Last spring I was talking to a few parents of children with special needs and started to get a sense for how trapped some of them feel in their own houses. Even though  their children are officially welcome at any of the activities for typically developing students, they often worry about going to these programs for fear their child will have a meltdown or that they will be judged by other parents who don't understand their child's disability. Sometimes getting out of the house just isn't worth it. We do a lot to promote inclusion in the school setting, but I have no idea what goes on outside of the school system. After talking with these parents I reached out to the local libraries to see if they were interested in creating sensory-friendly story times. I had two main goals for these story times- 1)to create happy literacy opportunities for children with disabilities so that they would enjoy the library and books and 2) created an environment where their parents can relax, feel welcomed in the library, and meet other parents. I worked with four different library programs this summer to get these programs running.

Each program started with a visual schedule, which the participants took turns removing and putting in the "All Done" envelope to signify it was time to move on to the next activity. We sang songs and read 1-2 books depending on the group's level of engagement.

I chose books that had a good rhythm and repetition to engage the listeners. Books like Farmyard Beat offered an opportunity for the kids to "read" along with the repetitive text, while also to use egg shakers to the rhythm of the book. This helped engage the non-verbal kids in the text as well. (When egg shakers weren't available I made my own from oatmeal containers and elbow macaroni...  )

Pom-poms, pin wheels, and play scarves helped engage listeners. At one story time I had a little one laying on his back away from the group. Giving him the pom-pom to hold got him to shake along with the songs and story. He could participate but in his own way.

I used a lot of visual pictures as well. I'd put pictures of the characters from the story up on the board and as we read along the children could come get the character off the board and put it onto the book. Taping clip art pictures onto sticky notes worked perfectly for this. Sticky notes will stay on both the board and the book without hurting the book's pages like tape would. This helped engage students in the stories by giving them something to do while also drawing their attention to the important parts of the stories (the characters, setting, main points of the story that may otherwise be vague). When we read Click, Clack, Moo I had a Boardmaker picture of angry to help them understand that the farmer was angry.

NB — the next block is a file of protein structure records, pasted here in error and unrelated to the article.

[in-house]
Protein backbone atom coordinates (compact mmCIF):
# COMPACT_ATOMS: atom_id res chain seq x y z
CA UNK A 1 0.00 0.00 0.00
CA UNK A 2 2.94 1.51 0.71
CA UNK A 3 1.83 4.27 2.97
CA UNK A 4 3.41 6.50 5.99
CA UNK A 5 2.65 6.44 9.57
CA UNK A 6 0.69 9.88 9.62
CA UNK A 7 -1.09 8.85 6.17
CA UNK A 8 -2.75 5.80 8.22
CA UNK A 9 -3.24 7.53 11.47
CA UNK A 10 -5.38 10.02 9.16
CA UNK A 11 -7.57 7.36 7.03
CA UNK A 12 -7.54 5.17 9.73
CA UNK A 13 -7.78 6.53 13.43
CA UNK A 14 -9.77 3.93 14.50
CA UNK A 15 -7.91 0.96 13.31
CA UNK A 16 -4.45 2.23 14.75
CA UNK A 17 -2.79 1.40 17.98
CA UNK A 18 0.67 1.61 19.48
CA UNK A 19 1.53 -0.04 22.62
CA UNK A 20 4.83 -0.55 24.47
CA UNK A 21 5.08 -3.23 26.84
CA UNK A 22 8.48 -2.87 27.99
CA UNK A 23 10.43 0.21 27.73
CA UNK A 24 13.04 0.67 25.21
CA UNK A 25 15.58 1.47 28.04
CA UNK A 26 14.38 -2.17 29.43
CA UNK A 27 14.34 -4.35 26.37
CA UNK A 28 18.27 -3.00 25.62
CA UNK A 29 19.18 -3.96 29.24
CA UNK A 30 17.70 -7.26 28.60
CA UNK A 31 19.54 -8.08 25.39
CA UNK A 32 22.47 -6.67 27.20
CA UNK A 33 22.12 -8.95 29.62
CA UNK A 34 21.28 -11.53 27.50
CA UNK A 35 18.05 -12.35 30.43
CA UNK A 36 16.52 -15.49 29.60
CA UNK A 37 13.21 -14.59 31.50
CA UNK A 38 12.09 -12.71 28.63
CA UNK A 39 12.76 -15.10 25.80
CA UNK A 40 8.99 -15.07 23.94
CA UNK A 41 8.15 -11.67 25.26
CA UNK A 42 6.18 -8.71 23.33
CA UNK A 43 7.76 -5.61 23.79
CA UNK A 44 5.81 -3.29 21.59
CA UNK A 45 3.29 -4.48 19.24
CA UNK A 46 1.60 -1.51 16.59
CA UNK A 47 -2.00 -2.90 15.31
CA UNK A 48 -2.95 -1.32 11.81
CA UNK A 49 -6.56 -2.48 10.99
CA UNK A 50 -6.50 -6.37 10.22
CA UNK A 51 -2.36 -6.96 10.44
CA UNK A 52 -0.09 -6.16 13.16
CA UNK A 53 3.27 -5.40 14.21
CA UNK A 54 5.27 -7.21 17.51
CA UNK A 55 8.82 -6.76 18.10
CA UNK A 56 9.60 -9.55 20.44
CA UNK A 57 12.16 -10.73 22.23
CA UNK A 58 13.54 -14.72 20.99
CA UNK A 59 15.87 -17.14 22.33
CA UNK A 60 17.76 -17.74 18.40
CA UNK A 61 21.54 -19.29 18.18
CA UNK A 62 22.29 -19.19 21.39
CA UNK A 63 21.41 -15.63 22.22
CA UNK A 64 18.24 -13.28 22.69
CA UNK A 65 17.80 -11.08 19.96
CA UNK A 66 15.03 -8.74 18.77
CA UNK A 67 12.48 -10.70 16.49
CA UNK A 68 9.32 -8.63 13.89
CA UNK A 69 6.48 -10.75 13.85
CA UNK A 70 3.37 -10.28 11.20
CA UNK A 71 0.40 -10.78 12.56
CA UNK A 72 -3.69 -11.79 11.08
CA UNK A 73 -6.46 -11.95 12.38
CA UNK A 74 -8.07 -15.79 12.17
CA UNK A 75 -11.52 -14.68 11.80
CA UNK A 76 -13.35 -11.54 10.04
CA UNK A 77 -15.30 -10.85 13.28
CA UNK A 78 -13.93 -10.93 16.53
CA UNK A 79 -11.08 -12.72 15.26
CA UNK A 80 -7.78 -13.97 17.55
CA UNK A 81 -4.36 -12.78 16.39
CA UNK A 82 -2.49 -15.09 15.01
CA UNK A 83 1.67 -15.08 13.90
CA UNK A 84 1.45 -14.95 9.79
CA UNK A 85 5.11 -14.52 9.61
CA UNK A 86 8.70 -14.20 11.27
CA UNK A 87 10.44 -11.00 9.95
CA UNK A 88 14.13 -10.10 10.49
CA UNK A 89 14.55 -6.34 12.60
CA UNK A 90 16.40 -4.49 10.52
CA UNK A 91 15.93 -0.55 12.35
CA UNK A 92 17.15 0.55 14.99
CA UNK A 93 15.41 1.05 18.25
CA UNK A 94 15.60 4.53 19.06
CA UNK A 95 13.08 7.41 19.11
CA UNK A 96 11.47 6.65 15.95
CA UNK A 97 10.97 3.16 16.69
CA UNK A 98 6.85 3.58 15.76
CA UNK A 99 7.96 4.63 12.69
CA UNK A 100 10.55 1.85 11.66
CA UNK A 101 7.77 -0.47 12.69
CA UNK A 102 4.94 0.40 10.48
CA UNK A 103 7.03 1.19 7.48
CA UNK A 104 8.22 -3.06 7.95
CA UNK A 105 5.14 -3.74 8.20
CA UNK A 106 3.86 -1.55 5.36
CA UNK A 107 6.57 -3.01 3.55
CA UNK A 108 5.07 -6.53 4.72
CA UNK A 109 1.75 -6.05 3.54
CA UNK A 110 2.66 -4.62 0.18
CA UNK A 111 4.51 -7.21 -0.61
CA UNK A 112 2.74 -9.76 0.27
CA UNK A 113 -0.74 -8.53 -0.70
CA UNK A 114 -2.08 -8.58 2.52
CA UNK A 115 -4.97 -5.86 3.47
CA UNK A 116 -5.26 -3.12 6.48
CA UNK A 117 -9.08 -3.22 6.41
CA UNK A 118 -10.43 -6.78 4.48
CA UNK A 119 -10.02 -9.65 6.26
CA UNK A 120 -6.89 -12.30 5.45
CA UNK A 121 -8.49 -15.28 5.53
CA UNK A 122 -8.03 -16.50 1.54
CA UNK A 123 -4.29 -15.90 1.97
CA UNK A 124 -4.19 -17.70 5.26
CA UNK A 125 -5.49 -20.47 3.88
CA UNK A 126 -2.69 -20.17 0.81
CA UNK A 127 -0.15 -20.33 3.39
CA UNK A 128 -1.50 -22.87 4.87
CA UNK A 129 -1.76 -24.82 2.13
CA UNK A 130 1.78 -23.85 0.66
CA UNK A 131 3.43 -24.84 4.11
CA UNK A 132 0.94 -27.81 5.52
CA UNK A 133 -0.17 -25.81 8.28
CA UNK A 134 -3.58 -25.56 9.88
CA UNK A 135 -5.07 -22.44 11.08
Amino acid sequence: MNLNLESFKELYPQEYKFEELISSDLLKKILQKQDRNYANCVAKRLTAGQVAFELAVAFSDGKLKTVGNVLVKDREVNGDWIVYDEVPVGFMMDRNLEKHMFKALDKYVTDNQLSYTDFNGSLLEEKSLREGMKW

I had animals that fit with the theme of the story for the children to hold throughout the story time. This came to be helpful for some of the more fidgety children who would otherwise want to get up and touch the book or my materials. They could fidget with the animal while still being engaged. I was able to say, "Whisper to your animal what you think would happen next," "Put your animal on your head if you want to read another book," or announce, "Where are the cows? Are you ready to write a letter to Farmer Brown?" 

One tip I learned halfway through the summer is to start the story times by telling parents not to worry if their child gets up and walks around. Once I started letting parents know up front that we understand their child may need to move, touch the book, or talk I could hear parents sighs of relief. I started to understand that even if they are bringing their child to a sensory-friendly story time the parents still felt nervous about how their child would participate.

We ended the sessions by blowing bubbles to signify it was over, and to just add to the sensory experience of it all.

One of the fun aspects of this summer was that I felt my role was to provide a fun literacy opportunity for kids. It wasn't to teach reading or teach how to sit on the rug. It was to give kids a literacy opportunity they could have fun with. If they wanted to lay on their back to read the book, or stand in the back of the room and pace I could let them. It was an opportunity for playing with literacy.

If you live in the Northern Virginia area and are interested in attending a story time I will be continuing these throughout the school year on Saturday mornings- let me know and I can get you the information!